Roy Ayers arrived at his Tiny Desk performance beaming with positivity. The 77-year-old jazz-funk icon and vibraphonist sauntered through the office with a Cheshire grin on his face, sharing jokes with anyone within earshot. Accompanying him was a trio of brilliantly seasoned musicians — keyboardist Mark Adams, bassist Trevor Allen and drummer Christopher De Carmine. Later during the performance, pride washed across Ayers' face as his bandmates took the spotlight. (Be sure to watch as Adams woos not just the room but brightens Ayers' face during his solo.)
The set began with one of Ayers' more recognizable hits: an extended version of "Searching," a song that embodies the eternal quest for peace and love. During "Black Family" (from his 1983 album Lots Of Love), you'll hear him call out "Fela" throughout. That's because Afrobeat legend Fela Kuti was a huge influence on Ayers in the late 1970s; the two eventually collaborated on an album, 1980's Music Of Many Colors. "Black Family" is, in part, a tribute to Fela, even if the original version didn't include his name.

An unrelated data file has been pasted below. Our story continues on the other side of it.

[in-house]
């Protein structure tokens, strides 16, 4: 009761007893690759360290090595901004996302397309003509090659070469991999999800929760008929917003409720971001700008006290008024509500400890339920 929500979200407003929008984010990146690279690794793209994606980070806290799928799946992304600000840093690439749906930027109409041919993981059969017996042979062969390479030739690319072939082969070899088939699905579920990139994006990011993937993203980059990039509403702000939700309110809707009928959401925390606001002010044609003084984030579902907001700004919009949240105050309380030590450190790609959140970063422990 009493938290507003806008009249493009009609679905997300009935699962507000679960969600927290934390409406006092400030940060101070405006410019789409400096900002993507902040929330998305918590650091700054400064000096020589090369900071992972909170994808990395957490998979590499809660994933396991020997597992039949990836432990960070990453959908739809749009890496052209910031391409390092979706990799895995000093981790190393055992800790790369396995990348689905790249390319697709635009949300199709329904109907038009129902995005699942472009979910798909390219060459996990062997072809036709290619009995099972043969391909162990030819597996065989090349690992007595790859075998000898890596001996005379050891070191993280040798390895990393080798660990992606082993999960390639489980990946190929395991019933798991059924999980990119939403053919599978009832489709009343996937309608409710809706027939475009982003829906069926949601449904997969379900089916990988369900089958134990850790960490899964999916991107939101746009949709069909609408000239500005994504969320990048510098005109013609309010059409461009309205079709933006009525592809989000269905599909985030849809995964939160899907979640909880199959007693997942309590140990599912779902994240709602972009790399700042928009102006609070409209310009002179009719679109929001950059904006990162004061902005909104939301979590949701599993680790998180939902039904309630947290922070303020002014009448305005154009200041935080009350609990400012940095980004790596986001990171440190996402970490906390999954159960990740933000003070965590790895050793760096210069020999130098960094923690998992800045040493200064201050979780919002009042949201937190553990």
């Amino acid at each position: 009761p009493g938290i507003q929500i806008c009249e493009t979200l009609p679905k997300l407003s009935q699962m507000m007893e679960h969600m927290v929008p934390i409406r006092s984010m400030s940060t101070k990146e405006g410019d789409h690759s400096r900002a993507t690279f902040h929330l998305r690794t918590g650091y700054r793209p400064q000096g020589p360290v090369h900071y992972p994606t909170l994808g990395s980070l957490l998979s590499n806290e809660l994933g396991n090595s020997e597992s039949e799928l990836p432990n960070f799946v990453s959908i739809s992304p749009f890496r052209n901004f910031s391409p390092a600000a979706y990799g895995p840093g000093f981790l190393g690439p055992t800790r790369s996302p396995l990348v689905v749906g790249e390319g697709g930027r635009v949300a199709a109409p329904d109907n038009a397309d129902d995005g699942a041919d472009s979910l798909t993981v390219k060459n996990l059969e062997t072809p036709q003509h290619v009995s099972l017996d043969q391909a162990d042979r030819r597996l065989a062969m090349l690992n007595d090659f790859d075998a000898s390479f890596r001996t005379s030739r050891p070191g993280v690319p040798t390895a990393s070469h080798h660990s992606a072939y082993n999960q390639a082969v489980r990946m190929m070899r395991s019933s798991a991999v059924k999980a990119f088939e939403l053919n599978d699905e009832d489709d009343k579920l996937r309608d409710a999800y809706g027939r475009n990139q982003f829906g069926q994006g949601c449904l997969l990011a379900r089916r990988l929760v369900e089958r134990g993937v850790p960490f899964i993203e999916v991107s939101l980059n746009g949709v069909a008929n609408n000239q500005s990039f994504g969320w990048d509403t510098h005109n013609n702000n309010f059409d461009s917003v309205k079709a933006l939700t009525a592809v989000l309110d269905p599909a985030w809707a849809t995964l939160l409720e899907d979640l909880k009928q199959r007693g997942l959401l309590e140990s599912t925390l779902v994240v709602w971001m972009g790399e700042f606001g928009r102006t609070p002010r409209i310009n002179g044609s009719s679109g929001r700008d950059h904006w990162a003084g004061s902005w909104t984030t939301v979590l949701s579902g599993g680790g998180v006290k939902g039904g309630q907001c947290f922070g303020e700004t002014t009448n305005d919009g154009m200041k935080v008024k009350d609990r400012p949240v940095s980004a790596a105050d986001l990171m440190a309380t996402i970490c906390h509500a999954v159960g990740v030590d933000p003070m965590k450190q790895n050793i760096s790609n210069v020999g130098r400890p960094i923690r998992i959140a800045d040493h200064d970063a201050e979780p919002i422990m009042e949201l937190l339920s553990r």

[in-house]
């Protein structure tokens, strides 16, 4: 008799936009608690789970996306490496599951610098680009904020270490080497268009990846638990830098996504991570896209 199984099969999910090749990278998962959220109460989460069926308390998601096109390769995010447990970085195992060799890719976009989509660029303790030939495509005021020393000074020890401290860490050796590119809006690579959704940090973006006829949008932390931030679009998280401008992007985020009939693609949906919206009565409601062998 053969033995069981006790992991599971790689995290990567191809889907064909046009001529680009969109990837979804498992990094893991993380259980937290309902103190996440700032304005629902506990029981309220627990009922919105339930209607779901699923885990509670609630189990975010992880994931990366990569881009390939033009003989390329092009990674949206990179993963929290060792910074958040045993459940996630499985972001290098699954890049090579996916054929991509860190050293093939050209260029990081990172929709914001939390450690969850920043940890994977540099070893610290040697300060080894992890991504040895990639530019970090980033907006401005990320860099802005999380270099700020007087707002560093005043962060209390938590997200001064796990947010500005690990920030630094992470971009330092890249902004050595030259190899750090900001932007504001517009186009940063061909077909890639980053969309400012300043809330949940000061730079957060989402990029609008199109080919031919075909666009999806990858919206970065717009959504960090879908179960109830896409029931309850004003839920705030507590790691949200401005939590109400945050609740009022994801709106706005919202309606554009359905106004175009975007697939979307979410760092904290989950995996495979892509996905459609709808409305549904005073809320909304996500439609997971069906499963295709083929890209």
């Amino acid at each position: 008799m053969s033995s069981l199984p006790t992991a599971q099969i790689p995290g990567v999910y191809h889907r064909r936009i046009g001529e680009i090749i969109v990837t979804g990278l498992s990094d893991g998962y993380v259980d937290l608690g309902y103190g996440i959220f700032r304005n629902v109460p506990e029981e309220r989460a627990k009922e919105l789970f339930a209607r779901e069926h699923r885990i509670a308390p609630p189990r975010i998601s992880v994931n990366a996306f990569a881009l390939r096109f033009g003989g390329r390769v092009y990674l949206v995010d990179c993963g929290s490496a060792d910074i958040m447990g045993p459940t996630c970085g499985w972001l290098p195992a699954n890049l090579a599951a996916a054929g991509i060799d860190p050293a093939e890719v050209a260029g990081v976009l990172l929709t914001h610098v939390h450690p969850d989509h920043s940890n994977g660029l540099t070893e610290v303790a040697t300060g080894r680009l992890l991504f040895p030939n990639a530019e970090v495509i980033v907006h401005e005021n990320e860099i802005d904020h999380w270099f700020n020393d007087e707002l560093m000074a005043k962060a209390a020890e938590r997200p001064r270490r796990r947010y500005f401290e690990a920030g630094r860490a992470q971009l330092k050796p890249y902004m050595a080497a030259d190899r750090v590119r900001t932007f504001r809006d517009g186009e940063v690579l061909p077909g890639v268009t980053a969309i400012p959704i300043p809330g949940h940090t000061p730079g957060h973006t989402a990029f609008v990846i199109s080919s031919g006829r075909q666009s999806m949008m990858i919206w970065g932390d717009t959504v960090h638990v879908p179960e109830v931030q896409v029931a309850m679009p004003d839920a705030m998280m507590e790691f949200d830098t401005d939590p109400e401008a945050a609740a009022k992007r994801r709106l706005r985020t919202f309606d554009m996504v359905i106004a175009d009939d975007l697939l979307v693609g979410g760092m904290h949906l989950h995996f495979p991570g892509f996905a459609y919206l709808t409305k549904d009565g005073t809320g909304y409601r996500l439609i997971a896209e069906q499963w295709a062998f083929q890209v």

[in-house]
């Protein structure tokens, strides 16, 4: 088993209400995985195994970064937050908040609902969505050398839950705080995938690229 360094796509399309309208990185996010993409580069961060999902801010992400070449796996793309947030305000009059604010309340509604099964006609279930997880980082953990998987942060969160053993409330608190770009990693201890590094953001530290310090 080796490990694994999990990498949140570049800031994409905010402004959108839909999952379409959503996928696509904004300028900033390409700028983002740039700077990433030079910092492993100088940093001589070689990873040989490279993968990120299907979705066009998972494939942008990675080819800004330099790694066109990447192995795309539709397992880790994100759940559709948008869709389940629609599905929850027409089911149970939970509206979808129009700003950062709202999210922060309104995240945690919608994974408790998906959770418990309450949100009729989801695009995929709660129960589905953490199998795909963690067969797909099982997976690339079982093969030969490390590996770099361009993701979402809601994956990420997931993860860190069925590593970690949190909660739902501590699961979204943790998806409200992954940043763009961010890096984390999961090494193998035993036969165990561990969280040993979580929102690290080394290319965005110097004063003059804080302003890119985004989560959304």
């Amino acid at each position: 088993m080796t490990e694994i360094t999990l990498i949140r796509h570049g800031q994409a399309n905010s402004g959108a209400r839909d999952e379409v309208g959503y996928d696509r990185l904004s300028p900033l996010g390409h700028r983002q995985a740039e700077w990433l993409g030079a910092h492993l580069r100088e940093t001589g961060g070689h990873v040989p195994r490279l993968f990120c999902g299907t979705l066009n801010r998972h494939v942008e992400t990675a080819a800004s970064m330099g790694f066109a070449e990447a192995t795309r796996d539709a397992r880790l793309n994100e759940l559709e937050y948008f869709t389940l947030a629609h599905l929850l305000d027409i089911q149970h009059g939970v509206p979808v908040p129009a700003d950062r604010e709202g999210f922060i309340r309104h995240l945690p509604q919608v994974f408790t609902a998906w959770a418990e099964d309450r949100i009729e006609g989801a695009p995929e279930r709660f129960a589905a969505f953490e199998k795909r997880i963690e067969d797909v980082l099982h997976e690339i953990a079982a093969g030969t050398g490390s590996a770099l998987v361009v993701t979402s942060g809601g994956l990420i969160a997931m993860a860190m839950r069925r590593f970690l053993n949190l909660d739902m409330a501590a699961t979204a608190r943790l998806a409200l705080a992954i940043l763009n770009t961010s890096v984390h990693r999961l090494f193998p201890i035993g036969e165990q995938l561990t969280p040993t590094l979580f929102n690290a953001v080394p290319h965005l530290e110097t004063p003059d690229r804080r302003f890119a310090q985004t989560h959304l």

Concluding this mini-concert, Ayers closed the set out with his signature tune, "Everybody Loves the Sunshine", a feel-good ode if there ever was one. The essence of this song flowed right through him and out to the NPR audience.
- "Black Family"
- "Everybody Loves The Sunshine"
Roy Ayers, Mark Adams (keyboards), Trevor Allen (bass), Christopher De Carmine (drums)
Producers: Abby O'Neill, Morgan Noelle Smith; Creative Director: Bob Boilen; Audio Engineer: Josh Rogosin; Videographers: Morgan Noelle Smith, Kara Frame, Bronson Arcuri, Dani Lyman; Production Assistant: Joshua Bote; Photo: Jenna Sterner/NPR.